Repairing a Broken Panel Amp Meter

I have always been a sucker for vintage aesthetic. Unfortunately, this means that many things I want are either prohibitively expensive on a college budget, or in one way or another broken.  Analog panel meters are one of these things.
A good, classy panel meter will typically run you something on the order of $10-$25. For one component of a larger project, I dislike spending that much.  Fortunately, while providing one of my friends moral support for spending $2,200 on a service monitor at Halted, I found this wonderful GE 1mA meter on the dollar rack. The problem is that it is missing the positive signal lug.
DC amp meters such as this one are relatively simple mechanisms.  A spring holds a needle and a coil of wire at the zero reading on the meter.  The coil of wire is sitting between the two poles of a fixed magnet such that when current flows through the meter, the coil generates an opposing magnetic field which causes the needle to deflect.  In my diagram, I show the return spring as a linear spring, but they are usually coil springs, like you see in mechanical wrist watches.

So in theory, this should be a very simple repair.  Take out the set screws holding the meter in its Bakelite shell, desolder the remnants of the old lug, solder a new 8-32 bolt in its place, and reassemble.
Very simple, until you manage to fumble your pair of tweezers, which then stick to the permanent magnet, and utterly mangle the return spring in the process.  That mess of brass ribbon in there used to be a very carefully wound spiral...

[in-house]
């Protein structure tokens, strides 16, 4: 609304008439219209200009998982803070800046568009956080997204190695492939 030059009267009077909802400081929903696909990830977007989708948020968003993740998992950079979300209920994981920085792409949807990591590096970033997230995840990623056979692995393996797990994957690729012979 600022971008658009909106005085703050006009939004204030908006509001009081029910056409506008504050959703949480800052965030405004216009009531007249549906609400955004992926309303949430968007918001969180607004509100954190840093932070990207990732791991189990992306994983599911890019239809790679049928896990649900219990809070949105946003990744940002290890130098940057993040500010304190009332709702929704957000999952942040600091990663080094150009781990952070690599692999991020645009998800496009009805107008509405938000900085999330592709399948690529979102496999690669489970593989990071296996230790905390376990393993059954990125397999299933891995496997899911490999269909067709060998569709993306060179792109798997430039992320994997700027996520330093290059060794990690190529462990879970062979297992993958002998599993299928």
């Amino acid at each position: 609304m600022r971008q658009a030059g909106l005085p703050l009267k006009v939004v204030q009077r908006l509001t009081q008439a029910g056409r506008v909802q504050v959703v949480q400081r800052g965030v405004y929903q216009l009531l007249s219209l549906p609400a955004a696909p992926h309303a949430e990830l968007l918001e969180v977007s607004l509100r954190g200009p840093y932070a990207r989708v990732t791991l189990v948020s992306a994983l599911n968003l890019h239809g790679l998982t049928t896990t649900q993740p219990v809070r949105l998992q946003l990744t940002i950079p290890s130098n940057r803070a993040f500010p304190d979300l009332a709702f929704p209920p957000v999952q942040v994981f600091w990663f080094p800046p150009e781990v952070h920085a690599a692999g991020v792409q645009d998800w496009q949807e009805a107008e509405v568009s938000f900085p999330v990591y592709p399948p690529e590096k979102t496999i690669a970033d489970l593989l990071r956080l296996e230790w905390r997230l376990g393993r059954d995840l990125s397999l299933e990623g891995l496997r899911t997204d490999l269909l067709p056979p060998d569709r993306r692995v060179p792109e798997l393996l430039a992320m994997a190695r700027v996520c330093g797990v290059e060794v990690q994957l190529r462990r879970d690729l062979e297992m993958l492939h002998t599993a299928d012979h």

Well damn.  I can sit there and untangle the spring somewhat with a set of sharpened toothpicks, but I need some way to test the meter as I work on it.
I want you to understand how difficult it is working on electronics when you are visiting your parents and left all your test equipment in San Luis Obispo, spare for your trusty Fluke 27 and an SLA battery.
Yes. I improvised a 50kĪ© variable resistor with a piece of paper and a graphite pencil.  This is what happens when you leave all of your resistors in SLO. This was not particularly how I wanted this project to go, but I had already invested $1, half an hour, and a shred of my dignity taking the dang thing apart, so I sat there and kept poking at the return spring until I got it respectably close to its original 1mA full scale calibration.
In the end, it's questionable if it really was worth my time and effort to save this meter, considering that you can get plastic white meters from China on eBay for $4. The only problem with them is that they just.... look like they're from China.  I'll need to get this meter on my bench current reference before I'm willing to build it into my planned project for it, but I'm optimistic.

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